A contractor's guide to IR35 penalties and interest

Naturally, there’s lots of interest in what makes up the jaw-dropping sums which those caught by IR35, ranging from high-profile TV presenters to public sector departments, get landed with under the legislation.

In the public sector alone, incorrectly operating the off-payroll rules has seen various taxpayer-funded offices rack up around £250million in tax bills, writes Nigel Nordone, head of tax at Qdos.

A single IR35 penalty? That’ll be £15million please

Distinct from the IR35 liabilities themselves, the Ministry of Justice, as just one example, was issued a £15m penalty for its “careless” application of the off-payroll rules.

With this in mind, it’s worth a closer look at HMRC penalties under IR35, including the secondary but still significant cost aside to the liability itself – interest owed.

Why are IR35 penalties issued by HMRC?

It probably goes without saying, but I’ll state the obvious – penalties are levied against the party (or parties) responsible for submitting the incorrect information to HMRC. So that’s contractors, or -- under the off-payroll rules -- businesses.

While that £15m figure I cited at the outset might have sent you into panic mode, there’s no immediate need for alarm. HMRC only issues penalties where it can prove that the actions that a contractor (or end-client) has taken when deciding their status were careless or deliberate.

But where an incorrect IR35 status determination has been reached, if you can demonstrate that you took “reasonable care” in your assessment, it’s unlikely that HMRC will issue a penalty.

How are IR35 penalties decided?

While you might think a penalty would be tied in some way to the IR35 liability figure, that’s not necessarily the case. Instead, the penalty charge is based on, say, the contractor’s behaviour -- both the initial inaccuracy and the level of disclosure during HMRC’s review.

Specifically, that means whether any disclosures are unprompted i.e. you’ve told HMRC about an inaccuracy before they discover it, or prompted, such as following the beginning of an HMRC investigation.

Earlier disclosures are also viewed more favourably and may lead to a less severe penalty (in terms of an amount), than a disclosure made, say, four months into an investigation.

When are IR35 penalties issued?

Typically, penalties under IR35 are issued once HMRC has reached a final settlement figure following an investigation.

That figure is the outstanding tax liability, less any taxes that can be offset against it which the contractor will have already paid through their limited company (such as corporation tax).

Where does interest come into the IR35 picture?

Interest is charged on the outstanding liability -- where the payment is made to HMRC beyond the agreed settlement date.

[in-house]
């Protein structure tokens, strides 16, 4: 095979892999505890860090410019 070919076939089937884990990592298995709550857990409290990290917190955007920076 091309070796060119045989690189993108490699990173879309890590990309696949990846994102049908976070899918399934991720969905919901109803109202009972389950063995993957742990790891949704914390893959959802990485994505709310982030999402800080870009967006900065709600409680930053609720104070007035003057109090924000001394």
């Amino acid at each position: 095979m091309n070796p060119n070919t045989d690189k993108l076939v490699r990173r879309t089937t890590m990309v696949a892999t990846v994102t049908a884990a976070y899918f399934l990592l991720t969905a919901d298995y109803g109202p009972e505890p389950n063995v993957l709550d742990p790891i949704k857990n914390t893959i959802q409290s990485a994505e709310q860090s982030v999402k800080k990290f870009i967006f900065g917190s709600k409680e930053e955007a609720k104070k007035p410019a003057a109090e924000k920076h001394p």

With IR35 cases often taking years to settle, the total interest charged by HMRC can add up to a considerable sum. Interest is calculated from the date the taxes were due -- and continues to accrue until HMRC receives payment.

How can contractors combat mitigate the IR35 penalty/interest risk?

There’s one way to reduce the interest accrual on liabilities -- making what’s known as a ‘payment on account’ to HMRC during the IR35 review process.

Payments on account are a way of paying a tax bill.

Doing so while under an IR35 investigation effectively stops the interest accrual on the amount you pay.

If, for example, you made a £10,000 payment against any anticipated IR35 liability, the interest would stop accruing on that portion of the overall liability. If the total liability were £20,000, interest would continue to accrue on the remaining balance.

If the IR35 investigation concludes that you were operating compliantly, any payments on account you’ve made will be refunded.

If you win your IR35 case, does HMRC cancel the penalty?

In theory, a HMRC penalty may be mitigated, based on the contractor’s behaviour as outlined above. 

But in practice, HMRC rarely reduces penalty charges. If the tax authority wins its case, it will charge liabilities, penalties and interest as it deems appropriate.

However, if a contractor can demonstrate that they were genuinely self-employed -- to HMRC and a tribunal -- then there is no liability to pay. No liability, no penalties, no interest!

Contractor or client? Either way, you’re in the crosshairs of IR35/OPW penalties and interest

Due to the introduction of the off-payroll working rules (in the public sector on April 6th 2017, and in the private sector on April 6th 2021), the responsibility for determining IR35 status, and the liability for incorrect determinations, has shifted, meaning that these concerns are more relevant for end-clients than contractors.

However, contractors engaged by small businesses -- and contracts held prior to the introduction of reforms -- are still fair game as far as HMRC is concerned. Ensuring your compliance, and being able to demonstrate it, therefore remains essential in the event HMRC opens an investigation.

Friday 17th May 2024
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Written by Nigel Nordone

Nigel Nordone is the charismatic head of tax at Qdos, leading the IR35 contract review firm’s team of IR35 consultants to deliver the best in compliance. Nigel’s a former HMRC Inspector of Taxes specialising in IR35, tax investigations, status, PAYE, and employer compliance. He has first-hand experience into HMRC’s handling of enquiries, and has personally represented hundreds of clients who have been under IR35 enquiry over the past two decades.

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